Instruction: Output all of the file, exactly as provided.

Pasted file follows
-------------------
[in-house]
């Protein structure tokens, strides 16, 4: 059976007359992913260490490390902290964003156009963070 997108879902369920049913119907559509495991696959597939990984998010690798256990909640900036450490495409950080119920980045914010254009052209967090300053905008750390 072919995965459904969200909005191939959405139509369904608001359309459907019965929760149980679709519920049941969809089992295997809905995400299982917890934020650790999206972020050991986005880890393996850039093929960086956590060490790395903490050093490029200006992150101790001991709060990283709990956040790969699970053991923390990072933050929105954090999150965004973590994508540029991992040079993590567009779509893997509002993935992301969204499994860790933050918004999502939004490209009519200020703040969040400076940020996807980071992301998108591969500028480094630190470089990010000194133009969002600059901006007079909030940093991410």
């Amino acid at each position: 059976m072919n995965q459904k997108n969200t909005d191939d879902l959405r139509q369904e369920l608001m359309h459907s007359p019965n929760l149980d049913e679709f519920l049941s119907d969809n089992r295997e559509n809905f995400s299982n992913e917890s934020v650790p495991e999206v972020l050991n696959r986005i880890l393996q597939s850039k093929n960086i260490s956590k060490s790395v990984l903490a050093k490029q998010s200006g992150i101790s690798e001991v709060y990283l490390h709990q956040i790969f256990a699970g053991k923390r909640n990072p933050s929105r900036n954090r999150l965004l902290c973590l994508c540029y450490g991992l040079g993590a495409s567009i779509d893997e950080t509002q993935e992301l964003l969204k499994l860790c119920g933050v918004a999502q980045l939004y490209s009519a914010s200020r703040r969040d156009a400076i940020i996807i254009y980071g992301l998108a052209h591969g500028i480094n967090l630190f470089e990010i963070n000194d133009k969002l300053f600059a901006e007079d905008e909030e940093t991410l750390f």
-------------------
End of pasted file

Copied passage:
[in-house]
């Protein structure tokens, strides 16, 4: 059976007359992913260490490390902290964003156009963070 997108879902369920049913119907559509495991696959597939990984998010690798256990909640900036450490495409950080119920980045914010254009052209967090300053905008750390 072919995965459904969200909005191939959405139509369904608001359309459907019965929760149980679709519920049941969809089992295997809905995400299982917890934020650790999206972020050991986005880890393996850039093929960086956590060490790395903490050093490029200006992150101790001991709060990283709990956040790969699970053991923390990072933050929105954090999150965004973590994508540029991992040079993590567009779509893997509002993935992301969204499994860790933050918004999502939004490209009519200020703040969040400076940020996807980071992301998108591969500028480094630190470089990010000194133009969002600059901006007079909030940093991410």
């Amino acid at each position: 059976m072919n995965q459904k997108n969200t909005d191939d879902l959405r139509q369904e369920l608001m359309h459907s007359p019965n929760l149980d049913e679709f519920l049941s119907d969809n089992r295997e559509n809905f995400s299982n992913e917890s934020v650790p495991e999206v972020l050991n696959r986005i880890l393996q597939s850039k093929n960086i260490s956590k060490s790395v990984l903490a050093k490029q998010s200006g992150i101790s690798e001991v709060y990283l490390h709990q956040i790969f256990a699970g053991k923390r909640n990072p933050s929105r900036n954090r999150l965004l902290c973590l994508c540029y450490g991992l040079g993590a495409s567009i779509d893997e950080t509002q993935e992301l964003l969204k499994l860790c119920g933050v918004a999502q980045l939004y490209s009519a914010s200020r703040r969040d156009a400076i940020i996807i254009y980071g992301l998108a052209h591969g500028i480094n967090l630190f470089e990010i963070n000194d133009k969002l300053f600059a901006e007079d905008e909030e940093t991410l750390f």